Rob Wagner wins full term in SD19
Democratic incumbent Rob Wagner easily defeated Republican challenger David Poulson on Tuesday in his bid for a full term in the Senate District 19 seat long held by Richard Devlin.
Unofficial returns at midday Wednesday showed Wagner with 65.4 percent of the vote; Poulson, a member of Lake Oswego's Development Review Commission, trailed with 34.4 percent.
"It's an absolute honor to have the chance to represent our communities," Wagner said in a Facebook post Tuesday night. "Thank you everyone for your amazing support."
Wagner, 45, was appointed earlier this year to serve out the remainder of Devlin's current term. He was sworn in on Jan. 31, just a few days before the start of the 2018 legislative session, and jumped straight back into the election race after the session ended.
Wagner worked for 10 years as the director of political and legislative affairs for the American Federation of Teachers (Oregon) and was then hired by Portland Community College in 2012 to serve as its government relations director.
He was promoted in 2014 to become the school's associate vice president for college advancement, where he remained until he decided to seek the Senate appointment in late 2017. Wagner also serves on the Lake Oswego School Board, to which he was elected in May 2017.
He said he came away from the legislative session with a stronger focus on taking action to address gun violence, and said he was particularly inspired by students from Lake Oswego schools who visited Salem to advocate for gun reform.
Looking toward the 2019 session and beyond, Wagner said he wants to focus on advancing two of the core issues from his campaign: health care and education. Upcoming work on the state's budget will be an opportunity to make the case for additional resources for education, he said.
"Targeted investments in certain educational programs make a huge difference," he said.
As a civil engineer, Poulson, 60, said he's spent his career working with government agencies and review boards, typically as a development applicant. He sought more direct involvement in government because of concerns about Oregon's direction, he said, and hoped that his engineering background would have enabled him to provide a unique perspective on the challenges facing the state.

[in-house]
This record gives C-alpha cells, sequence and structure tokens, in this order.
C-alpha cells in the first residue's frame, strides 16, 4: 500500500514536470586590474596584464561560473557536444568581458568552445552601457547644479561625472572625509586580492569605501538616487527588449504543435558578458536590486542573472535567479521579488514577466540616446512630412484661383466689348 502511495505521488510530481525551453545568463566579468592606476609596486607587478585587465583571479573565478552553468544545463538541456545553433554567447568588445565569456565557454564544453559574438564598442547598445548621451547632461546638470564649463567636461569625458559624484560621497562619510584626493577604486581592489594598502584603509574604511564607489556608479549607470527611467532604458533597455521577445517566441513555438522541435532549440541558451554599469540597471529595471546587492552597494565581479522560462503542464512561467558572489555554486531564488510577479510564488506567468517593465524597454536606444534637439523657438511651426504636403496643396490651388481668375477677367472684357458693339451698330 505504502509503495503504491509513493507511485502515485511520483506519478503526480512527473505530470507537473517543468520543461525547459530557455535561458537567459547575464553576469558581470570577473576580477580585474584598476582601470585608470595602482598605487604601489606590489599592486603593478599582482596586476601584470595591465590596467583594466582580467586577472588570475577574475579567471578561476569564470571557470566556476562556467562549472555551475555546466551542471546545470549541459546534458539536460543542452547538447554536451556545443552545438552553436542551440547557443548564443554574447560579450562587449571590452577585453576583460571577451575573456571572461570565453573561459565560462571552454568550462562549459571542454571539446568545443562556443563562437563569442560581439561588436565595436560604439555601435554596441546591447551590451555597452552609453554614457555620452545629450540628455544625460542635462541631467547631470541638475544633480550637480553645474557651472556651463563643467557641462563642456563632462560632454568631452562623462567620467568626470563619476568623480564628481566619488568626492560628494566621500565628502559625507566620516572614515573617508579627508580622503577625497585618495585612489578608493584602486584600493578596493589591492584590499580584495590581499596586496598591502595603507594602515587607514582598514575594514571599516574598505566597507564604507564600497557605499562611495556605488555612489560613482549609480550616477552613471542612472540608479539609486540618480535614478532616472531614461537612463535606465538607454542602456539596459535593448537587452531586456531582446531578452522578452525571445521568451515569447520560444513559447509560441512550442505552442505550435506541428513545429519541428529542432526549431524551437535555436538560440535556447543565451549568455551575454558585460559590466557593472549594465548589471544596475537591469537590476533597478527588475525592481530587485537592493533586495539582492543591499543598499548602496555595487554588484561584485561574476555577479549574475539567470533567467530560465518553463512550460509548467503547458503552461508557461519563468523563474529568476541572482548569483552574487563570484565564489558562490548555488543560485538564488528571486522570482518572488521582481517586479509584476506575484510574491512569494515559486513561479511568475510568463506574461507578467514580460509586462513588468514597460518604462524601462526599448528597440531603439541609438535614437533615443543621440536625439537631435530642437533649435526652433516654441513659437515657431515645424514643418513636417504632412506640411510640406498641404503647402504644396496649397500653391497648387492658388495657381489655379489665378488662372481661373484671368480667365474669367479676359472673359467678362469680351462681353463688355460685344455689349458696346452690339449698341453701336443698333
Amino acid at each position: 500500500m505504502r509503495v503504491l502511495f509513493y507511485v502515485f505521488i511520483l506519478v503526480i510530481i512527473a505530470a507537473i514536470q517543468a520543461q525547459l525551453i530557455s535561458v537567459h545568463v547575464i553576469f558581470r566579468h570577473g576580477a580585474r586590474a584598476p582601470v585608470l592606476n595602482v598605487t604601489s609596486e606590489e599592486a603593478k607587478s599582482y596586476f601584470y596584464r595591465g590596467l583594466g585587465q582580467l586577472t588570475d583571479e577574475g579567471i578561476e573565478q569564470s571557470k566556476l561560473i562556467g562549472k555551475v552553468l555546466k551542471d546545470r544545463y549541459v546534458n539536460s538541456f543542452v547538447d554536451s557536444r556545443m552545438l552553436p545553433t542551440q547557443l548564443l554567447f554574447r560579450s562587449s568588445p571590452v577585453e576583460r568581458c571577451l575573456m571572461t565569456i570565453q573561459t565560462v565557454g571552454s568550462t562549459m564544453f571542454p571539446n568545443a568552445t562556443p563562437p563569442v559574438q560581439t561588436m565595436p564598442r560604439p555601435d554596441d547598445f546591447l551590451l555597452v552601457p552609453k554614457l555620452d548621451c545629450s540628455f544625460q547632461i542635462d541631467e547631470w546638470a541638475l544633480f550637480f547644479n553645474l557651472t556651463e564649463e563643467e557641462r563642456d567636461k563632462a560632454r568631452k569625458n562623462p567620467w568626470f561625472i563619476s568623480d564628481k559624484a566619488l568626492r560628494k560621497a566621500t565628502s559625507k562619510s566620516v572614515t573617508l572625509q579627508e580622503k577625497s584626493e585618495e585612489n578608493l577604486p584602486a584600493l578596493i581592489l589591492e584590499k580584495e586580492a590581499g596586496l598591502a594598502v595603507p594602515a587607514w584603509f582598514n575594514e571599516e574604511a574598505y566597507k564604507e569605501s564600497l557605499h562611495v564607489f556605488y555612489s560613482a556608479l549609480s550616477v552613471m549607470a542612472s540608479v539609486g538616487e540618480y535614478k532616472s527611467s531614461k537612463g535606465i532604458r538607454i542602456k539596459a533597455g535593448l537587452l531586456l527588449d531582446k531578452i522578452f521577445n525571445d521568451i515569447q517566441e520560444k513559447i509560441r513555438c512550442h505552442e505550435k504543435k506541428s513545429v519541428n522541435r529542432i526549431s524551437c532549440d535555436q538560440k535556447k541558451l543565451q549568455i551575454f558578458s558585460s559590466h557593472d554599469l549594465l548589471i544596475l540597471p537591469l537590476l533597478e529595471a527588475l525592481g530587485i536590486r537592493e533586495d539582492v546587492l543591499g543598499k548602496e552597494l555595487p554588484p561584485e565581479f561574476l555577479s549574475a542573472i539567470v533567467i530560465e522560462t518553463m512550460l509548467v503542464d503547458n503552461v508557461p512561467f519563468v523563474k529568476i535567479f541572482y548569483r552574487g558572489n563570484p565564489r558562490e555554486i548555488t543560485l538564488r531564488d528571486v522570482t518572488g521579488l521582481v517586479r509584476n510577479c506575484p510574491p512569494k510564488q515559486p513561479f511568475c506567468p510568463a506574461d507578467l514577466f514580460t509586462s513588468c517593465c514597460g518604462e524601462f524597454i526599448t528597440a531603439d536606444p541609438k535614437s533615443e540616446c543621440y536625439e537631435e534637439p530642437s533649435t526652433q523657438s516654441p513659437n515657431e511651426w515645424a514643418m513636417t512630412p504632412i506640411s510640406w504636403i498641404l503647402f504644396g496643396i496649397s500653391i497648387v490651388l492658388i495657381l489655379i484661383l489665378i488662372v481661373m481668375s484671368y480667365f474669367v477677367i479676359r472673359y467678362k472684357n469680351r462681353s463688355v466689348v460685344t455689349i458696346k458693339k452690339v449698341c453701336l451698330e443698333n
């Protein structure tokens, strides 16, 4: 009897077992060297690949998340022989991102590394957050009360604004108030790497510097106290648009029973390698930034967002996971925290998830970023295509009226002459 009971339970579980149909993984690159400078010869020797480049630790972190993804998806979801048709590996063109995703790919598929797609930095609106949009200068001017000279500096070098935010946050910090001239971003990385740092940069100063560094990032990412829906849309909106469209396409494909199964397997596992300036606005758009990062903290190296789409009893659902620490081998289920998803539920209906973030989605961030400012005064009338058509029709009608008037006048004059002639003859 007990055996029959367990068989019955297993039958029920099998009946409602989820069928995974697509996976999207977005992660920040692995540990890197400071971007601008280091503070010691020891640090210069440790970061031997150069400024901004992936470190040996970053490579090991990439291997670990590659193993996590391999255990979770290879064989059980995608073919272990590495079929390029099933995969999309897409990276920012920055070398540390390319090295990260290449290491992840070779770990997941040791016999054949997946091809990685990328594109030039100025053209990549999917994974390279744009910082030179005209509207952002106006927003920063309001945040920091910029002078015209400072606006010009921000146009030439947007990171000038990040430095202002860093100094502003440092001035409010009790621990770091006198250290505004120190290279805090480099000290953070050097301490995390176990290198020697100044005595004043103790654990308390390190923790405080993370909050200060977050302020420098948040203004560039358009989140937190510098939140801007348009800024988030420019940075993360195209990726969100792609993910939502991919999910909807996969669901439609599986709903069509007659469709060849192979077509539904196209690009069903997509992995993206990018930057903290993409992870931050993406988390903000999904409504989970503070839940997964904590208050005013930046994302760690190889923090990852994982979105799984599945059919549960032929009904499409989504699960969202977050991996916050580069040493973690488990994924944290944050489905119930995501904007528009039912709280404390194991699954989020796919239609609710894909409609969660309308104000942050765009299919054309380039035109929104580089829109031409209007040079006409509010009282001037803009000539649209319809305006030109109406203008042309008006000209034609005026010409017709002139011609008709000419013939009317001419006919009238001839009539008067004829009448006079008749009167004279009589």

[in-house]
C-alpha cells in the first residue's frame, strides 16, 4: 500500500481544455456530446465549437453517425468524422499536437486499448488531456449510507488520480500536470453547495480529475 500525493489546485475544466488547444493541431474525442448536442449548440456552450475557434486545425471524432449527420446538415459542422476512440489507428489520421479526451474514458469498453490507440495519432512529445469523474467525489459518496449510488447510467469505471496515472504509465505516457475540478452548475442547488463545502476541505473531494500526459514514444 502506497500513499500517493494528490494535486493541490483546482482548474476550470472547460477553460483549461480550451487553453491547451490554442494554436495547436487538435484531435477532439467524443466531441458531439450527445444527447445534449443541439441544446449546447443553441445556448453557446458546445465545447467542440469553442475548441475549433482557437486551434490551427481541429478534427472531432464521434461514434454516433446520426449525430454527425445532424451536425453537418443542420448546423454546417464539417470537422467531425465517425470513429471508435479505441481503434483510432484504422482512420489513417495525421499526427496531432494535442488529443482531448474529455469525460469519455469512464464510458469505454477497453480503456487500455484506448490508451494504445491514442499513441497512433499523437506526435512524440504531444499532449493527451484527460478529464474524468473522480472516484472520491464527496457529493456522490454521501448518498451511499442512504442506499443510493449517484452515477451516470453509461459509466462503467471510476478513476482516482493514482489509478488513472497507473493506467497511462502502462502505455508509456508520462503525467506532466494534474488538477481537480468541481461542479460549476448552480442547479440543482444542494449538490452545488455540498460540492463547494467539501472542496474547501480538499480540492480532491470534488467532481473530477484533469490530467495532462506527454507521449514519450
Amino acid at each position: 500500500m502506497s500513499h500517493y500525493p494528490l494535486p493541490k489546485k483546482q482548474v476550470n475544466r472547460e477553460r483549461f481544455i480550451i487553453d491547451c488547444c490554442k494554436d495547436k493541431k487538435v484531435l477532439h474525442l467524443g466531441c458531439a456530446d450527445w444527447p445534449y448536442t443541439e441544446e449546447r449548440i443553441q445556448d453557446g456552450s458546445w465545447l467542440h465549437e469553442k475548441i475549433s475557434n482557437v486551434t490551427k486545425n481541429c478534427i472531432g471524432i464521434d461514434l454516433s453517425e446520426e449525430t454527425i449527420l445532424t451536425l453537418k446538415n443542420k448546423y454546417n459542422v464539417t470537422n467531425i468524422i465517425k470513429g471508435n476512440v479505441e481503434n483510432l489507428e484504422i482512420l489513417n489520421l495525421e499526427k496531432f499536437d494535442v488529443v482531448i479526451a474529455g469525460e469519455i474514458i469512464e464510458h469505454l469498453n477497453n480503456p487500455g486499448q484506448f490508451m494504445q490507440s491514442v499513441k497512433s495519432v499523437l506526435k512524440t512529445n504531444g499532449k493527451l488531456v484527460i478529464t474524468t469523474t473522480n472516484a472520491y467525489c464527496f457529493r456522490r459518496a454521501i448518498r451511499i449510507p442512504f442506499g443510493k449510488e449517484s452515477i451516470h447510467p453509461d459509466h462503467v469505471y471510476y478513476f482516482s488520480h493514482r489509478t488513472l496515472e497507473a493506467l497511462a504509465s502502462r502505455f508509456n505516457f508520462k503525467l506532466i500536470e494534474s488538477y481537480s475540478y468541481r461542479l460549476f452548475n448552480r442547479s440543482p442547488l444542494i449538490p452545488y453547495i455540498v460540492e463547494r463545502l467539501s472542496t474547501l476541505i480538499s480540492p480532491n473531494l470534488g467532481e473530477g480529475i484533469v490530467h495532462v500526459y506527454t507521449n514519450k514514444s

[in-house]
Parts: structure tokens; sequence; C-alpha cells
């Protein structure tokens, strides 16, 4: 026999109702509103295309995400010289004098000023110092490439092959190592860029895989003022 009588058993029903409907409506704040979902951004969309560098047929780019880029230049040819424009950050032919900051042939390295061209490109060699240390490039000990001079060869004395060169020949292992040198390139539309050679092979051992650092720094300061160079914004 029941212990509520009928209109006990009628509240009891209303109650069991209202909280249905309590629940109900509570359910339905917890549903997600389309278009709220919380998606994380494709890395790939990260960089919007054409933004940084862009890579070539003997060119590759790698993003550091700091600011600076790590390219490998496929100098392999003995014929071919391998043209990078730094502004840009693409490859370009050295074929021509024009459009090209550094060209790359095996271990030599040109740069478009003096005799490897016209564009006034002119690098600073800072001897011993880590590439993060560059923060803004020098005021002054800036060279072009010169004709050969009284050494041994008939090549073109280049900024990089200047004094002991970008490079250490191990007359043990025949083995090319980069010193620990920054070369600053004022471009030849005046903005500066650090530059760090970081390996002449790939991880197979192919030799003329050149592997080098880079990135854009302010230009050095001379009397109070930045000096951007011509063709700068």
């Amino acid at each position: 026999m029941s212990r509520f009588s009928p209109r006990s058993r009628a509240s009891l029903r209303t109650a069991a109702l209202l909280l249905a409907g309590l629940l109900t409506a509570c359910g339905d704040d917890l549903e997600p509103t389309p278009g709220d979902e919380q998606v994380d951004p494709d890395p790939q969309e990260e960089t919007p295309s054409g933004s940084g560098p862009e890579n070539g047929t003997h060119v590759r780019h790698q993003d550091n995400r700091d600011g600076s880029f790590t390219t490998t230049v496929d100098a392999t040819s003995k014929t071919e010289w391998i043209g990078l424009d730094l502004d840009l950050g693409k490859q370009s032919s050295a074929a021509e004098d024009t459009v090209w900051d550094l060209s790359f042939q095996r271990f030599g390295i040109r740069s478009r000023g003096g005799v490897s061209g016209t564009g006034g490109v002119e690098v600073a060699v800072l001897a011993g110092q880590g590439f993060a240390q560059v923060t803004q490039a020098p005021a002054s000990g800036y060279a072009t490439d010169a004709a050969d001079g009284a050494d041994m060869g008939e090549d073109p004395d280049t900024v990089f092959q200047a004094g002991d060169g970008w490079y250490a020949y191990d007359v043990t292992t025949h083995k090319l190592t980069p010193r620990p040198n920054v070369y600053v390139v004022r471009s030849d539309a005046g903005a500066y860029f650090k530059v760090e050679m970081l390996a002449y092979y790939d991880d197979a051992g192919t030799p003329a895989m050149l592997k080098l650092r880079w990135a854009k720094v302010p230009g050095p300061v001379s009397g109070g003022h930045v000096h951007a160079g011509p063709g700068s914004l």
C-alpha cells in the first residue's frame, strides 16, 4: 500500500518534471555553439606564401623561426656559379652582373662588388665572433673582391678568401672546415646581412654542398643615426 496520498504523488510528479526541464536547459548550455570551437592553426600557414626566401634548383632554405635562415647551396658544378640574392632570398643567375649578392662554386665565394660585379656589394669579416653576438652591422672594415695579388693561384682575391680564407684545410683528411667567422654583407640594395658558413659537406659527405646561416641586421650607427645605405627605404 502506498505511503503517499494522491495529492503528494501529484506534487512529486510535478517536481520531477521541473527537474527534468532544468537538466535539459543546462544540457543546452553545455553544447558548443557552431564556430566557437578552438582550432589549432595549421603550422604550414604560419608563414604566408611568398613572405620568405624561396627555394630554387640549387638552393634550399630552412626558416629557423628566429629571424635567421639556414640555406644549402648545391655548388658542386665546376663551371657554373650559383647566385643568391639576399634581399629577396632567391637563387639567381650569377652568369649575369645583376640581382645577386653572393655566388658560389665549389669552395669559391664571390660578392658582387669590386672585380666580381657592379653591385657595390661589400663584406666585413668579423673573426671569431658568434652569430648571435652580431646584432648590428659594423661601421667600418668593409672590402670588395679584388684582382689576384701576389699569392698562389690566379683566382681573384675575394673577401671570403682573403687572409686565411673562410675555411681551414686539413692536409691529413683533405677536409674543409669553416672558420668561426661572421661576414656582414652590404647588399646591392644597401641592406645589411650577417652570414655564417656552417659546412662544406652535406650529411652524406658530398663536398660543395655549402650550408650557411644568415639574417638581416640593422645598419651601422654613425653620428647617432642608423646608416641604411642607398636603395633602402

"There aren't a lot of engineers in politics," he said. "I think it may be time to bring an engineering perspective to things."
Poulson currently works as a senior principal engineer at PACE Engineers and manages the company's Lake Oswego office. His campaign touched on a wide variety of issues, ranging from infrastructure maintenance and sustainability to education and the economy.
Late in the campaign, he released a music video called "Oregon, Blaze On" that expressed his deep concern "about our nation's false perception that Oregon is an epicenter for aggressive and volatile politics."
"Nothing could be further from the truth," Poulson said. "Oregonians are creative, collaborative, funny… and just a little different."
On Tuesday, he said he was "honored and humbled by the support. I was happy about the voter turnout, and it shows people care."
"Maybe the interest was great enough that more people will take some time to look at my music video, which could be inspiring to us all," he said. "We'd like to put it forward as a possibility for a new state song, or at least stimulate interest in developing a new state song."
Poulson also said he was happy with the positive nature of the campaign and thanked Wagner for helping to make that happen.
"The fact the people of this district were able to look at who we were and make their decision based on that should be encouraging to people that it can be done this way," he said. "I want to thank Rob for working with me on that."